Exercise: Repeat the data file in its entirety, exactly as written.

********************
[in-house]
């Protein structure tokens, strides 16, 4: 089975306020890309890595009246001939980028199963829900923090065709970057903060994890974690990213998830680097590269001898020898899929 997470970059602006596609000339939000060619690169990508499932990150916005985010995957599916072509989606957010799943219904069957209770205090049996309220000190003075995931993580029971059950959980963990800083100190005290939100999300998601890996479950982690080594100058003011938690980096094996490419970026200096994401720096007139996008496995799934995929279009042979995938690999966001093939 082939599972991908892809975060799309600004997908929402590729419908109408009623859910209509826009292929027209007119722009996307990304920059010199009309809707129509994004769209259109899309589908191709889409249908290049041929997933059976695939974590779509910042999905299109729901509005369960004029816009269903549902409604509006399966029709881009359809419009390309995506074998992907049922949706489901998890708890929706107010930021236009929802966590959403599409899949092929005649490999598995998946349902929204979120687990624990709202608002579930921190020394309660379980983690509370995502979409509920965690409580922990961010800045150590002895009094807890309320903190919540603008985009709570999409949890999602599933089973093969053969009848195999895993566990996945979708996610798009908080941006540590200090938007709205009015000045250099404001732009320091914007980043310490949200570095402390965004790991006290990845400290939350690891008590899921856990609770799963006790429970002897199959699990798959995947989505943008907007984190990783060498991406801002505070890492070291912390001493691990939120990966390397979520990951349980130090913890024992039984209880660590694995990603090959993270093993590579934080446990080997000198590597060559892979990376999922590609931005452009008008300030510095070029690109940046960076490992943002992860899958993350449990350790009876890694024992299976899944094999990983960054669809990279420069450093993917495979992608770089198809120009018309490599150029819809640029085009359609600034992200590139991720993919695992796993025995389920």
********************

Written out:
[in-house]
């Protein structure tokens, strides 16, 4: 089975306020890309890595009246001939980028199963829900923090065709970057903060994890974690990213998830680097590269001898020898899929 997470970059602006596609000339939000060619690169990508499932990150916005985010995957599916072509989606957010799943219904069957209770205090049996309220000190003075995931993580029971059950959980963990800083100190005290939100999300998601890996479950982690080594100058003011938690980096094996490419970026200096994401720096007139996008496995799934995929279009042979995938690999966001093939 082939599972991908892809975060799309600004997908929402590729419908109408009623859910209509826009292929027209007119722009996307990304920059010199009309809707129509994004769209259109899309589908191709889409249908290049041929997933059976695939974590779509910042999905299109729901509005369960004029816009269903549902409604509006399966029709881009359809419009390309995506074998992907049922949706489901998890708890929706107010930021236009929802966590959403599409899949092929005649490999598995998946349902929204979120687990624990709202608002579930921190020394309660379980983690509370995502979409509920965690409580922990961010800045150590002895009094807890309320903190919540603008985009709570999409949890999602599933089973093969053969009848195999895993566990996945979708996610798009908080941006540590200090938007709205009015000045250099404001732009320091914007980043310490949200570095402390965004790991006290990845400290939350690891008590899921856990609770799963006790429970002897199959699990798959995947989505943008907007984190990783060498991406801002505070890492070291912390001493691990939120990966390397979520990951349980130090913890024992039984209880660590694995990603090959993270093993590579934080446990080997000198590597060559892979990376999922590609931005452009008008300030510095070029690109940046960076490992943002992860899958993350449990350790009876890694024992299976899944094999990983960054669809990279420069450093993917495979992608770089198809120009018309490599150029819809640029085009359609600034992200590139991720993919695992796993025995389920």